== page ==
The Senate late last week approved a fiscal 1996 Republican budget that would reduce Medicare spending by $256 billion and Medicaid spending by $175 billion over seven years.
Before voting on the Republican plan, the Senate killed several attempts by Democrats to reduce the size of the Medicare and Medicaid spending reductions. Most of the Democratic plans sought to use some of the $170 billion economic dividend the Congressional Budget Office says would result from a balanced budget to offset the Medicare and Medicaid reductions. Senate Budget Committee Chairman Pete Domenici (R-N.M.), author of the GOP budget, has earmarked the $170 billion windfall for a tax cut.
The Senate also killed a Democratic alternative budget that would have reduced Medicare and Medicaid spending by $150 billion less than the Republican plan.
Hospital groups spent the week seeking Republican sponsors for an amendment to pare Medicare and Medicaid reductions but were unsuccessful.
The CBO pro jects Medicare will grow from $176 billion this year to $286 billion by 2000. Medicaid is expected to grow from about $90 billion this year to nearly $150 billion by 2000.
While the defeat of the Democratic amendments was expected, there was some drama surrounding a plan offered by Sen. Phil Gramm (R-Texas) that included more than $300 billion in tax cuts over seven years. The Senate defeated the Gramm plan by a vote of 69-31. Hospital officials had opposed the tax cuts, arguing they would be paid for with additional Medicare and Medicaid spending reductions.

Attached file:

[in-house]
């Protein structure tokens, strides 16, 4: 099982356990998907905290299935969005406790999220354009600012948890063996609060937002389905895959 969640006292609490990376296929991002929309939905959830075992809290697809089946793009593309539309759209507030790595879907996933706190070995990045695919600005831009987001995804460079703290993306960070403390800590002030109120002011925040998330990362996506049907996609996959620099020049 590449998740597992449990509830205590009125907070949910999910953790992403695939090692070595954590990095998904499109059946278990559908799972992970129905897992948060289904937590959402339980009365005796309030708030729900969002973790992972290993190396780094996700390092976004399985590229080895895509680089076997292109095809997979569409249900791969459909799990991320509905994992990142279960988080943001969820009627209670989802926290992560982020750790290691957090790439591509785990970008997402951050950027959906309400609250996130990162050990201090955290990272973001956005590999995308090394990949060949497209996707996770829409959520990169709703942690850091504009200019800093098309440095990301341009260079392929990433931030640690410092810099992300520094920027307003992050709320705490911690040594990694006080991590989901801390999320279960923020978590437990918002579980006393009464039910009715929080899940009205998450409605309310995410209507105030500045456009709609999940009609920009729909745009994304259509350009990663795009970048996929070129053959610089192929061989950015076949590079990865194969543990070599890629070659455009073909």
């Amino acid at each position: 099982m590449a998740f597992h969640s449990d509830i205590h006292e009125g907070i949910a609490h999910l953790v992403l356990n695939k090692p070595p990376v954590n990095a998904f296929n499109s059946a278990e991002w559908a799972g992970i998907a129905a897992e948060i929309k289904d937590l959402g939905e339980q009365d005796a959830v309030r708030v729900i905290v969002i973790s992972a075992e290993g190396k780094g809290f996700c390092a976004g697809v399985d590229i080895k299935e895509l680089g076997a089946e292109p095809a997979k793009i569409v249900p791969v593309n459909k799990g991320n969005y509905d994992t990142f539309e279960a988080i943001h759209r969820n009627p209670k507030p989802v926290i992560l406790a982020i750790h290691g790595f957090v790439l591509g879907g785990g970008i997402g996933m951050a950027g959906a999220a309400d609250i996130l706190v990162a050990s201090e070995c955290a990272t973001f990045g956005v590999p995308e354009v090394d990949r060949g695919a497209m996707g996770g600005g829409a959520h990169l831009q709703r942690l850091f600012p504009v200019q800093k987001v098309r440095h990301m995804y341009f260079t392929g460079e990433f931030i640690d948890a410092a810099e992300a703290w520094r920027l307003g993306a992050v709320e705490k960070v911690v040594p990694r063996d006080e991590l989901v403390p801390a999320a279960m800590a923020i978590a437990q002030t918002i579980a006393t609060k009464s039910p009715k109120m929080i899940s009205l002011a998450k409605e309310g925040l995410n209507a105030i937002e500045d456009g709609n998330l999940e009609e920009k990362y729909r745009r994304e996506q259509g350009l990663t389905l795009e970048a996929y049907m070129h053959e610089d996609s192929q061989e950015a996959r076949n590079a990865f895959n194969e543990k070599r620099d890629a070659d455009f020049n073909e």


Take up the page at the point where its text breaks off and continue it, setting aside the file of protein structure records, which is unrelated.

The Senate bill now must be reconciled with the House version of the budget that was passed earlier this month. The House plan included $467 billion in Medicare and Medicaid spending reductions over seven years.
Meanwhile, the Senate last week passed a measure that would cut fiscal 1995 spending for the Department of Veterans Affairs by $50 million and reduce spending on several rural healthcare projects by about $11 million.
The House already has passed the same package. However, President Clinton has threatened to veto the measure. Should that veto occur, the measure would return to Congress to be revamped.
Under the plan the Senate passed last week, the VA would be required to cut $50 million from either personnel services or equipment purchases this year. The measure also would stop the VA from spending $31 million of its $354 million major construction budget for 1995.